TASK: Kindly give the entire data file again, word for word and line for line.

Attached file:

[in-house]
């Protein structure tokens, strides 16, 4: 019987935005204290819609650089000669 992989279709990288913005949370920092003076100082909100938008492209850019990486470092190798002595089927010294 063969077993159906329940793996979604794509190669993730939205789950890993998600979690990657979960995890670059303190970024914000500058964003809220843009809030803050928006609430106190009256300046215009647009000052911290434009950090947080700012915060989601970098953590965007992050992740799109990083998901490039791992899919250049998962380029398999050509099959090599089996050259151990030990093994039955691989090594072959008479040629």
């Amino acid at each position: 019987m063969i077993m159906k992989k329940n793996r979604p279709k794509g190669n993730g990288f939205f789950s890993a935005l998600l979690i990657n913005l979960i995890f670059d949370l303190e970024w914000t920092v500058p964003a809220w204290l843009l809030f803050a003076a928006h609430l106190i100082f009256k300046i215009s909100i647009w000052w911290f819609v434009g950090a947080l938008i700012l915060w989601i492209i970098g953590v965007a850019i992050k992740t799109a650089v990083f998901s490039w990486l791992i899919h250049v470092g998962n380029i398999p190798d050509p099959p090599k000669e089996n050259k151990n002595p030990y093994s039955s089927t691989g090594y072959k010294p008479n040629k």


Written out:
[in-house]
């Protein structure tokens, strides 16, 4: 019987935005204290819609650089000669 992989279709990288913005949370920092003076100082909100938008492209850019990486470092190798002595089927010294 063969077993159906329940793996979604794509190669993730939205789950890993998600979690990657979960995890670059303190970024914000500058964003809220843009809030803050928006609430106190009256300046215009647009000052911290434009950090947080700012915060989601970098953590965007992050992740799109990083998901490039791992899919250049998962380029398999050509099959090599089996050259151990030990093994039955691989090594072959008479040629």
């Amino acid at each position: 019987m063969i077993m159906k992989k329940n793996r979604p279709k794509g190669n993730g990288f939205f789950s890993a935005l998600l979690i990657n913005l979960i995890f670059d949370l303190e970024w914000t920092v500058p964003a809220w204290l843009l809030f803050a003076a928006h609430l106190i100082f009256k300046i215009s909100i647009w000052w911290f819609v434009g950090a947080l938008i700012l915060w989601i492209i970098g953590v965007a850019i992050k992740t799109a650089v990083f998901s490039w990486l791992i899919h250049v470092g998962n380029i398999p190798d050509p099959p090599k000669e089996n050259k151990n002595p030990y093994s039955s089927t691989g090594y072959k010294p008479n040629k």